I had time to kill yesterday, so I went to the downtown Borders Books. Borders is one of my favorite places to spend an afternoon, and it has been ever since the only bookstore I knew was in downtown DC. My dad would sometimes drive us into the city on weekends, take us to the business district and point out all the neat places he remembered from when he used to work in the area. Inevitably, we would end up at Borders, which at the time was this unheard-of idea for a bookstore: a place with comfy chairs and coffee and nobody hovering over your shoulder expecting you to buy something. We would spend hours there. After a Borders and a Barnes & Nobles both opened up near our house, we stopped going into the city as much. We called those places "the library".
So yesterday I was up in a corner of the Big City's Borders, which sits right in the thick of everything, and I was curled up in a corner on the second floor, next to the ceiling-to-floor windows that overlooked the scurrying pedestrians and hot dog vendors. I spent two hours reading a book called Toxic Friends: The Antidote for Women Stuck in Complicated Relationships
. As per my usual method of browsing and reading, I had picked up the book, along with a large stack of others, from the Psychology/Self-Help section that always seems to beckon my narcissistic self. Since it was my first find, I started in on it first. And never moved on.
I've been thinking a lot about friendships lately. I had one friend from school whose friendship might be fairly described as contentious. This friend was a guy, but not that
kind of guy friend. Just a kind of easy to hang out with dude who always seemed to be available for lunch or drinks and was one of several in a circle of friends I've made at school. He was nothing like me in most ways - his political beliefs were undeveloped but ran conservative, and he was quick to make offensive jokes. He also came across like an asshole to most people, at least at first glance. But he was friendly in his teasing about my six highlighters that I used to highlight class notes during Crim our first semester, and didn't seem to draw the distinction between me and our younger, more sociable section-mates that I had mentally drawn for myself. So I liked him and we hit it off. On the other hand, T was never a fan of this guy, mainly because I have a history of making friends with jerks, and probably because he suspected this friend's motives (which I didn't otherwise I wouldn't have been friends with him). Yet we remained friends for the first two years of law school, traveling as we did in the same circles.
Long story short, I "broke up" with him as a friend because of something he did that pissed me off and crossed a boundary. But more than feeling pissed off at what he did, I have also felt pissed off that he ruined what I thought was a good friendship. It hurts, maybe as much because I should've seen it coming as because it happened at all. I'm mad at myself for letting myself become friends, once again, with someone who isn't looking out for my best interests. And that is, perhaps, why I found myself relating best with the The Sacrificer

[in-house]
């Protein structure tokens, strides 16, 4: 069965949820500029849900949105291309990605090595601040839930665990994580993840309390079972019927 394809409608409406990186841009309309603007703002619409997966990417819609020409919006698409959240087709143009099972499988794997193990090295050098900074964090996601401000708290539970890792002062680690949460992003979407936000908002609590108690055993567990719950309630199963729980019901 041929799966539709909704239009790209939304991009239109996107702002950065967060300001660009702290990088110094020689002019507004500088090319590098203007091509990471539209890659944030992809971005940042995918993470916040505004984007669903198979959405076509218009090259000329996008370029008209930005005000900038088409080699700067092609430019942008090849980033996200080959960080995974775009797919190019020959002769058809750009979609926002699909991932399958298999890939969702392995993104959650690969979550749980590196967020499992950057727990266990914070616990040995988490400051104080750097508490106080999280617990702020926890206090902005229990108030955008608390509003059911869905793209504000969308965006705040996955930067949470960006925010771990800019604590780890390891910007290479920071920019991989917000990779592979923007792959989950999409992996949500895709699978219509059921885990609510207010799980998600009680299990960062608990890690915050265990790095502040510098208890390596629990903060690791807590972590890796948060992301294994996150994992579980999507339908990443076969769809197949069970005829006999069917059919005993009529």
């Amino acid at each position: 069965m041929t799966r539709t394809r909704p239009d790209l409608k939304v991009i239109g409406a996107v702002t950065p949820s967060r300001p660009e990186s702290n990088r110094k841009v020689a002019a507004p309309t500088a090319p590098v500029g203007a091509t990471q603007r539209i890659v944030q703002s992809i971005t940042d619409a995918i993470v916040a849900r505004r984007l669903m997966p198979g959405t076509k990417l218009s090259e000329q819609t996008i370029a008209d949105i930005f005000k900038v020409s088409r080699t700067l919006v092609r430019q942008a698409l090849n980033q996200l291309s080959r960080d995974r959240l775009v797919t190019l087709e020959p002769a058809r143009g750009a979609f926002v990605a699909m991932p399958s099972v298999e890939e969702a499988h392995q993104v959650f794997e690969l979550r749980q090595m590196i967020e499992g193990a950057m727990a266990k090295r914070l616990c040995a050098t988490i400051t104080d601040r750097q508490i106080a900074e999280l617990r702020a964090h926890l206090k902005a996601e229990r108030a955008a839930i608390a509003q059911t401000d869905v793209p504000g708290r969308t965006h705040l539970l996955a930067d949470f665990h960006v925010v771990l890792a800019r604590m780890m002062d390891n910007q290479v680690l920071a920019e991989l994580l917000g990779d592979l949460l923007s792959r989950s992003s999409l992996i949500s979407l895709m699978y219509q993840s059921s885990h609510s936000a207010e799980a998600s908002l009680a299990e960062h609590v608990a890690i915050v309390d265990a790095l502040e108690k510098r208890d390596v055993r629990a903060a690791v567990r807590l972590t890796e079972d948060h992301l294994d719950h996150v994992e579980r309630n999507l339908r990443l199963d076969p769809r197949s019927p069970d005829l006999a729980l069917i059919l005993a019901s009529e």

Sacrificers, according to this book, are those who put their heart and soul into a friendship, in an attempt to develop closeness. They often feel shortchanged when their friends prove not to be as dedicated. It's not the same as a martyr ("The Doormat") who constantly suppresses her own needs and wants in order to avoid conflict and go along in the name of friendship. But it definitely involves a great potential for power imbalance and letdown that isn't necessarily due to the other friend being "bad" but simply not living up to one's expectations. Sacrificers are often quick to move on from friendships that don't pay off.
The book helped me to understand why I felt so pissed off at this friend - it's because I thought we were friends who were considerate of one another, and it turns out he didn't feel the same, or at least not in the same way I did. It wasn't worth it for me to talk it out with him, but it still leaves me feeling shortchanged. I go through this transaction countless times on a smaller scale. I make acquaintances with someone, get excited about potential friendship, and then start to feel like I've invested way too much too soon and realize that the other person isn't as emotionally invested. Then I back off. Move on.
It's the backing off part that I am struggling with: when to do it and when not to. I frequently don't back off soon enough. I'll hang on to someone as a friend long after it's become clear that they aren't good for me in one way or another. See supra. And other times, I'll back off far too soon, misinterpreting a tone of voice as disinterest or an awkward conversation as incompatibility, never giving the friendship a chance. Occasionally, I get lucky and talk myself out of writing someone off just long enough to see that it's a friendship worth continuing to hang onto. And then being right about it.
Everyone says that friendship is like dating. What a cliche. How true. T and I had a long conversation about it last night, during our fantastic dinner date. We were talking about the differences between guy friendships, girl friendships and guy-girl friendships. As we sat and talked about it, between sips of wine and covert laughs about the bizarre wait staff, I looked across the table at him and wondered: how did I land this amazing friend? At the end of the day, I know that I am capable of making genuine friendships with some people, because I have a couple already. If they're all the friends I ever end up with, that's okay because they're all I really need. That doesn't mean I'm going to stop trying. I really want to get better at this friendship thing. But part of getting better might mean investing more in the people who have already shown that they care. It makes me think I have some phone calls to make.